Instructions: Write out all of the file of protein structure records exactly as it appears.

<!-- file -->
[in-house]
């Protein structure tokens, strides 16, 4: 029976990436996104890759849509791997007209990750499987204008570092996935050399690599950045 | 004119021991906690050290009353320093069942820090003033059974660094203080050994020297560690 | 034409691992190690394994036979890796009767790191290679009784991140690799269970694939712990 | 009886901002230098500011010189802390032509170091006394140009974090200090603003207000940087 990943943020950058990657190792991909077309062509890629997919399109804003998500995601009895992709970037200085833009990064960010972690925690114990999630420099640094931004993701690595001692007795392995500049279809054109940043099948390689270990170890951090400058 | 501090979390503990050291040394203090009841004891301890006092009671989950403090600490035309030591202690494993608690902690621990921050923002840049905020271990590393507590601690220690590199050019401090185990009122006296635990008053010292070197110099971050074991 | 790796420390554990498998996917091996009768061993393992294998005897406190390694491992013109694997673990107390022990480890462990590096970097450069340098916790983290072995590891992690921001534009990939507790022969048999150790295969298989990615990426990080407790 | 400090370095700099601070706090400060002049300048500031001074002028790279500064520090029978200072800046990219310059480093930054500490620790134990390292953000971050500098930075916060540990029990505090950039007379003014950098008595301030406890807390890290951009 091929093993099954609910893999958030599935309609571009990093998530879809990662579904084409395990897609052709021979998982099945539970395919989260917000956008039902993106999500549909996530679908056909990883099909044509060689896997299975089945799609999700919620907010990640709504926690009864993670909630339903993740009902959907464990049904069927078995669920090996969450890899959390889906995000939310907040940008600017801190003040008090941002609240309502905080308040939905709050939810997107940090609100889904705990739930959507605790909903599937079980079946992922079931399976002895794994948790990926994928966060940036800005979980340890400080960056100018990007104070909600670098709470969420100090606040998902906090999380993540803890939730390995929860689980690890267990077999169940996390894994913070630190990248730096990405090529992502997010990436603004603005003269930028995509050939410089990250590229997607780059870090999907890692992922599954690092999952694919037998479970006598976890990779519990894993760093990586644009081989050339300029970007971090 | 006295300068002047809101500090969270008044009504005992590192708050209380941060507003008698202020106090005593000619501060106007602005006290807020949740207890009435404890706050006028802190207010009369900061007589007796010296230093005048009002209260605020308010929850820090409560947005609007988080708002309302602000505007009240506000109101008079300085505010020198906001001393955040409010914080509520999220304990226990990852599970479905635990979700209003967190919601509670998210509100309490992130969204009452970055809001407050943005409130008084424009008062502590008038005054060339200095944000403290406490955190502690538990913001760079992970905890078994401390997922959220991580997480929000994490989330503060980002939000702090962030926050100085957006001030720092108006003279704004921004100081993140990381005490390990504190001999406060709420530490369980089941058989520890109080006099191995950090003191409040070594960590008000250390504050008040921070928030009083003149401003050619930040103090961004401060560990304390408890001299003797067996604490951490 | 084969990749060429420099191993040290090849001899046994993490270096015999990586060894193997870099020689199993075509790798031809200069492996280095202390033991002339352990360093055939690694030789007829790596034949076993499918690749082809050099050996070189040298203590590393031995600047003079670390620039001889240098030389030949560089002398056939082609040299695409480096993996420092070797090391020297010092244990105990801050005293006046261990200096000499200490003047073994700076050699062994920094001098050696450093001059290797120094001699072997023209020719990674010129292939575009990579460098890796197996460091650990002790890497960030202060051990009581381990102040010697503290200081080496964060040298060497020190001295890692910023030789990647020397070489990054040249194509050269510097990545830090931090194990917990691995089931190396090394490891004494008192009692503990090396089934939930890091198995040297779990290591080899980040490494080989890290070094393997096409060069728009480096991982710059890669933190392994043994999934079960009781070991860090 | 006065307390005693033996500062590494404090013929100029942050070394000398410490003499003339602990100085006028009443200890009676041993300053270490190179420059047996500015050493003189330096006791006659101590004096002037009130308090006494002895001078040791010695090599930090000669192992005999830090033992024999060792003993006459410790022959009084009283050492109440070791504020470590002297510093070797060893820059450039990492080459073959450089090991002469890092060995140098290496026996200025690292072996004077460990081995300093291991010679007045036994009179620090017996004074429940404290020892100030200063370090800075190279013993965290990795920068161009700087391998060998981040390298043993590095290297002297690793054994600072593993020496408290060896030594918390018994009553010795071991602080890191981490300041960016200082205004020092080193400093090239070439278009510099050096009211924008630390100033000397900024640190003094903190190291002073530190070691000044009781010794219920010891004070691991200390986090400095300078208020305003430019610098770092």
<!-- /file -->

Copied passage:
[in-house]
């Protein structure tokens, strides 16, 4: 029976990436996104890759849509791997007209990750499987204008570092996935050399690599950045 | 004119021991906690050290009353320093069942820090003033059974660094203080050994020297560690 | 034409691992190690394994036979890796009767790191290679009784991140690799269970694939712990 | 009886901002230098500011010189802390032509170091006394140009974090200090603003207000940087 990943943020950058990657190792991909077309062509890629997919399109804003998500995601009895992709970037200085833009990064960010972690925690114990999630420099640094931004993701690595001692007795392995500049279809054109940043099948390689270990170890951090400058 | 501090979390503990050291040394203090009841004891301890006092009671989950403090600490035309030591202690494993608690902690621990921050923002840049905020271990590393507590601690220690590199050019401090185990009122006296635990008053010292070197110099971050074991 | 790796420390554990498998996917091996009768061993393992294998005897406190390694491992013109694997673990107390022990480890462990590096970097450069340098916790983290072995590891992690921001534009990939507790022969048999150790295969298989990615990426990080407790 | 400090370095700099601070706090400060002049300048500031001074002028790279500064520090029978200072800046990219310059480093930054500490620790134990390292953000971050500098930075916060540990029990505090950039007379003014950098008595301030406890807390890290951009 091929093993099954609910893999958030599935309609571009990093998530879809990662579904084409395990897609052709021979998982099945539970395919989260917000956008039902993106999500549909996530679908056909990883099909044509060689896997299975089945799609999700919620907010990640709504926690009864993670909630339903993740009902959907464990049904069927078995669920090996969450890899959390889906995000939310907040940008600017801190003040008090941002609240309502905080308040939905709050939810997107940090609100889904705990739930959507605790909903599937079980079946992922079931399976002895794994948790990926994928966060940036800005979980340890400080960056100018990007104070909600670098709470969420100090606040998902906090999380993540803890939730390995929860689980690890267990077999169940996390894994913070630190990248730096990405090529992502997010990436603004603005003269930028995509050939410089990250590229997607780059870090999907890692992922599954690092999952694919037998479970006598976890990779519990894993760093990586644009081989050339300029970007971090 | 006295300068002047809101500090969270008044009504005992590192708050209380941060507003008698202020106090005593000619501060106007602005006290807020949740207890009435404890706050006028802190207010009369900061007589007796010296230093005048009002209260605020308010929850820090409560947005609007988080708002309302602000505007009240506000109101008079300085505010020198906001001393955040409010914080509520999220304990226990990852599970479905635990979700209003967190919601509670998210509100309490992130969204009452970055809001407050943005409130008084424009008062502590008038005054060339200095944000403290406490955190502690538990913001760079992970905890078994401390997922959220991580997480929000994490989330503060980002939000702090962030926050100085957006001030720092108006003279704004921004100081993140990381005490390990504190001999406060709420530490369980089941058989520890109080006099191995950090003191409040070594960590008000250390504050008040921070928030009083003149401003050619930040103090961004401060560990304390408890001299003797067996604490951490 | 084969990749060429420099191993040290090849001899046994993490270096015999990586060894193997870099020689199993075509790798031809200069492996280095202390033991002339352990360093055939690694030789007829790596034949076993499918690749082809050099050996070189040298203590590393031995600047003079670390620039001889240098030389030949560089002398056939082609040299695409480096993996420092070797090391020297010092244990105990801050005293006046261990200096000499200490003047073994700076050699062994920094001098050696450093001059290797120094001699072997023209020719990674010129292939575009990579460098890796197996460091650990002790890497960030202060051990009581381990102040010697503290200081080496964060040298060497020190001295890692910023030789990647020397070489990054040249194509050269510097990545830090931090194990917990691995089931190396090394490891004494008192009692503990090396089934939930890091198995040297779990290591080899980040490494080989890290070094393997096409060069728009480096991982710059890669933190392994043994999934079960009781070991860090 | 006065307390005693033996500062590494404090013929100029942050070394000398410490003499003339602990100085006028009443200890009676041993300053270490190179420059047996500015050493003189330096006791006659101590004096002037009130308090006494002895001078040791010695090599930090000669192992005999830090033992024999060792003993006459410790022959009084009283050492109440070791504020470590002297510093070797060893820059450039990492080459073959450089090991002469890092060995140098290496026996200025690292072996004077460990081995300093291991010679007045036994009179620090017996004074429940404290020892100030200063370090800075190279013993965290990795920068161009700087391998060998981040390298043993590095290297002297690793054994600072593993020496408290060896030594918390018994009553010795071991602080890191981490300041960016200082205004020092080193400093090239070439278009510099050096009211924008630390100033000397900024640190003094903190190291002073530190070691000044009781010794219920010891004070691991200390986090400095300078208020305003430019610098770092």